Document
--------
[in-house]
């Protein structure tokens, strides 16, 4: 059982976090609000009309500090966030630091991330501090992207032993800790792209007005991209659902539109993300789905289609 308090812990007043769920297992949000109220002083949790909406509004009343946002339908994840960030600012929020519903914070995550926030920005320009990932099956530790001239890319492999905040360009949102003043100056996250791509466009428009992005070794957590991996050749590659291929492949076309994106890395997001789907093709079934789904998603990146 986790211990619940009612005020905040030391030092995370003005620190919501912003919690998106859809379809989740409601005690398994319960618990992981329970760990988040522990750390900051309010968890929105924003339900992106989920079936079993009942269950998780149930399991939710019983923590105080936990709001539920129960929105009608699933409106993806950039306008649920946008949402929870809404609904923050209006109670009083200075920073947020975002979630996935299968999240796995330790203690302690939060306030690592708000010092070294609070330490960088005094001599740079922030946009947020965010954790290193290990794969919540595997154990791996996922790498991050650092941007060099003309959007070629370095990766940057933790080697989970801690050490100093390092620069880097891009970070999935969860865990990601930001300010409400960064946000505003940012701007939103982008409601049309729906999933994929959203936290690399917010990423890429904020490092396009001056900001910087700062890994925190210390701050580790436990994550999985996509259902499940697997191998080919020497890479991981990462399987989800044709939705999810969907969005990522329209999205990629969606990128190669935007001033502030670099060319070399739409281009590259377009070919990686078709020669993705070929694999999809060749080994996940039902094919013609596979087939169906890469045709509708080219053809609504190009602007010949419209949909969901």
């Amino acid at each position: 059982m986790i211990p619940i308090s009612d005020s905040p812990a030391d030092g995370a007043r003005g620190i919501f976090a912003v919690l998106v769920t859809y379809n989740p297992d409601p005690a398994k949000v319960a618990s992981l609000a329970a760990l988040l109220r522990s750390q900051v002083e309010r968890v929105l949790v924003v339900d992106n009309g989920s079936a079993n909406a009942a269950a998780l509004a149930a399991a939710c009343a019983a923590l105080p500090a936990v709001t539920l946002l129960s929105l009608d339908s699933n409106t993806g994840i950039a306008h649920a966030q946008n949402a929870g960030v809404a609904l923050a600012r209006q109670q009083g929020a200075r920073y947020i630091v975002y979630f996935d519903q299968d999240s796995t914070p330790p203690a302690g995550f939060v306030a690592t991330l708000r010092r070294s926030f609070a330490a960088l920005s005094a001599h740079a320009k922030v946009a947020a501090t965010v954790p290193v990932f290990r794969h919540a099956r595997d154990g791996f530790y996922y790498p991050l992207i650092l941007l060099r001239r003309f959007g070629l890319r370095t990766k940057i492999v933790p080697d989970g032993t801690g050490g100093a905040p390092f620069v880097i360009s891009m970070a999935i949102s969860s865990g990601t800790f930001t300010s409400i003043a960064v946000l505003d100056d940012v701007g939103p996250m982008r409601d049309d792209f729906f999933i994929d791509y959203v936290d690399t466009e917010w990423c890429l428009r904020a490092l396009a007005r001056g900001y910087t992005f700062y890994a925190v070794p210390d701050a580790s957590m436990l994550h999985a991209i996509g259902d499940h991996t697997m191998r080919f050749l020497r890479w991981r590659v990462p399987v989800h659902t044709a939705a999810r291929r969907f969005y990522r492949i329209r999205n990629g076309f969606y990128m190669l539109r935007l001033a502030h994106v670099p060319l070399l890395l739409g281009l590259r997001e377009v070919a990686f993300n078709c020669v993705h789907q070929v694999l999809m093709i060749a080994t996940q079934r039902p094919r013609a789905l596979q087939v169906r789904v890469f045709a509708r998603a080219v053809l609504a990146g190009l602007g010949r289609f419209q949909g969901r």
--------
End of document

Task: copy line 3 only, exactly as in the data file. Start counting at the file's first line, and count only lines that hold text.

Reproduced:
């Amino acid at each position: 059982m986790i211990p619940i308090s009612d005020s905040p812990a030391d030092g995370a007043r003005g620190i919501f976090a912003v919690l998106v769920t859809y379809n989740p297992d409601p005690a398994k949000v319960a618990s992981l609000a329970a760990l988040l109220r522990s750390q900051v002083e309010r968890v929105l949790v924003v339900d992106n009309g989920s079936a079993n909406a009942a269950a998780l509004a149930a399991a939710c009343a019983a923590l105080p500090a936990v709001t539920l946002l129960s929105l009608d339908s699933n409106t993806g994840i950039a306008h649920a966030q946008n949402a929870g960030v809404a609904l923050a600012r209006q109670q009083g929020a200075r920073y947020i630091v975002y979630f996935d519903q299968d999240s796995t914070p330790p203690a302690g995550f939060v306030a690592t991330l708000r010092r070294s926030f609070a330490a960088l920005s005094a001599h740079a320009k922030v946009a947020a501090t965010v954790p290193v990932f290990r794969h919540a099956r595997d154990g791996f530790y996922y790498p991050l992207i650092l941007l060099r001239r003309f959007g070629l890319r370095t990766k940057i492999v933790p080697d989970g032993t801690g050490g100093a905040p390092f620069v880097i360009s891009m970070a999935i949102s969860s865990g990601t800790f930001t300010s409400i003043a960064v946000l505003d100056d940012v701007g939103p996250m982008r409601d049309d792209f729906f999933i994929d791509y959203v936290d690399t466009e917010w990423c890429l428009r904020a490092l396009a007005r001056g900001y910087t992005f700062y890994a925190v070794p210390d701050a580790s957590m436990l994550h999985a991209i996509g259902d499940h991996t697997m191998r080919f050749l020497r890479w991981r590659v990462p399987v989800h659902t044709a939705a999810r291929r969907f969005y990522r492949i329209r999205n990629g076309f969606y990128m190669l539109r935007l001033a502030h994106v670099p060319l070399l890395l739409g281009l590259r997001e377009v070919a990686f993300n078709c020669v993705h789907q070929v694999l999809m093709i060749a080994t996940q079934r039902p094919r013609a789905l596979q087939v169906r789904v890469f045709a509708r998603a080219v053809l609504a990146g190009l602007g010949r289609f419209q949909g969901r």